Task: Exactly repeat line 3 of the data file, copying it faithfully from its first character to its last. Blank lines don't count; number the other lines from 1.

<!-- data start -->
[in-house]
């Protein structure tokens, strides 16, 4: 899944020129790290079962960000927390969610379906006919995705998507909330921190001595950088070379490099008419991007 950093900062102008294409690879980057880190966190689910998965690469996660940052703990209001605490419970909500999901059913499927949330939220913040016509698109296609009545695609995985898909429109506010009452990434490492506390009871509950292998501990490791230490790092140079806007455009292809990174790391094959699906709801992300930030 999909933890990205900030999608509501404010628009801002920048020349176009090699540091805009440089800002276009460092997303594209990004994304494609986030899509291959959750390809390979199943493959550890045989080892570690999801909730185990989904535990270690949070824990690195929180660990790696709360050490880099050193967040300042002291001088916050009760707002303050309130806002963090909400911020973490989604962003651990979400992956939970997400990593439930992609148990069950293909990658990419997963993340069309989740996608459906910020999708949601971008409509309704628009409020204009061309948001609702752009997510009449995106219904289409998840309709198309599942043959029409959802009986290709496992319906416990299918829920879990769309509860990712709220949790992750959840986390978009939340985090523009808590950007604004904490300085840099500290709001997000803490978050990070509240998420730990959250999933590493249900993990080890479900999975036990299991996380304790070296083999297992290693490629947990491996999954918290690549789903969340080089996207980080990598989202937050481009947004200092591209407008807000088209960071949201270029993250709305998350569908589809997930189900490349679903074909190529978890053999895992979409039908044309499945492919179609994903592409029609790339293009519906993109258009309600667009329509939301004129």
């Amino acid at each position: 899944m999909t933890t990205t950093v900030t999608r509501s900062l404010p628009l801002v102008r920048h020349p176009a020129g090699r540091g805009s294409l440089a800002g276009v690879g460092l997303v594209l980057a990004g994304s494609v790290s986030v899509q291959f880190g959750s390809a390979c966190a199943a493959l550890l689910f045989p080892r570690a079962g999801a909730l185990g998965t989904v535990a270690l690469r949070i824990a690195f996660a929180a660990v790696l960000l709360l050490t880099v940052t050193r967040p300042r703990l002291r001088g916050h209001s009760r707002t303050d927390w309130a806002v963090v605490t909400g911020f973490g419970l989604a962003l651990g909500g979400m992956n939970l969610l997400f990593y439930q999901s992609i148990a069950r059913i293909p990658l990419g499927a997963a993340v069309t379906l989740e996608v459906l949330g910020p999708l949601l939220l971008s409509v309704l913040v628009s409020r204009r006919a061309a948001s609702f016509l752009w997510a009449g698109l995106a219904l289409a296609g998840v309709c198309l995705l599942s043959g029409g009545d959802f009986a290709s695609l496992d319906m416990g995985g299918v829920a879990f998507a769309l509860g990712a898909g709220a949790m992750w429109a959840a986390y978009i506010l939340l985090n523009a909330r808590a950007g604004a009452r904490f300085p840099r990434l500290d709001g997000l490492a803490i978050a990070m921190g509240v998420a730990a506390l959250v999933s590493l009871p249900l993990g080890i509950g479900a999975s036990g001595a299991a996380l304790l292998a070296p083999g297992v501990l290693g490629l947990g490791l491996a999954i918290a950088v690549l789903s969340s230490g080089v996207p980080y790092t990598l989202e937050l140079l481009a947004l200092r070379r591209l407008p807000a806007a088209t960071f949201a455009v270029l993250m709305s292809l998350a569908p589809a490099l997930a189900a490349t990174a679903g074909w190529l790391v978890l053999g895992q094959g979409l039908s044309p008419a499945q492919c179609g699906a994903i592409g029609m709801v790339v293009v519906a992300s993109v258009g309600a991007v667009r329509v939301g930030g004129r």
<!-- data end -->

């Amino acid at each position: 899944m999909t933890t990205t950093v900030t999608r509501s900062l404010p628009l801002v102008r920048h020349p176009a020129g090699r540091g805009s294409l440089a800002g276009v690879g460092l997303v594209l980057a990004g994304s494609v790290s986030v899509q291959f880190g959750s390809a390979c966190a199943a493959l550890l689910f045989p080892r570690a079962g999801a909730l185990g998965t989904v535990a270690l690469r949070i824990a690195f996660a929180a660990v790696l960000l709360l050490t880099v940052t050193r967040p300042r703990l002291r001088g916050h209001s009760r707002t303050d927390w309130a806002v963090v605490t909400g911020f973490g419970l989604a962003l651990g909500g979400m992956n939970l969610l997400f990593y439930q999901s992609i148990a069950r059913i293909p990658l990419g499927a997963a993340v069309t379906l989740e996608v459906l949330g910020p999708l949601l939220l971008s409509v309704l913040v628009s409020r204009r006919a061309a948001s609702f016509l752009w997510a009449g698109l995106a219904l289409a296609g998840v309709c198309l995705l599942s043959g029409g009545d959802f009986a290709s695609l496992d319906m416990g995985g299918v829920a879990f998507a769309l509860g990712a898909g709220a949790m992750w429109a959840a986390y978009i506010l939340l985090n523009a909330r808590a950007g604004a009452r904490f300085p840099r990434l500290d709001g997000l490492a803490i978050a990070m921190g509240v998420a730990a506390l959250v999933s590493l009871p249900l993990g080890i509950g479900a999975s036990g001595a299991a996380l304790l292998a070296p083999g297992v501990l290693g490629l947990g490791l491996a999954i918290a950088v690549l789903s969340s230490g080089v996207p980080y790092t990598l989202e937050l140079l481009a947004l200092r070379r591209l407008p807000a806007a088209t960071f949201a455009v270029l993250m709305s292809l998350a569908p589809a490099l997930a189900a490349t990174a679903g074909w190529l790391v978890l053999g895992q094959g979409l039908s044309p008419a499945q492919c179609g699906a994903i592409g029609m709801v790339v293009v519906a992300s993109v258009g309600a991007v667009r329509v939301g930030g004129r």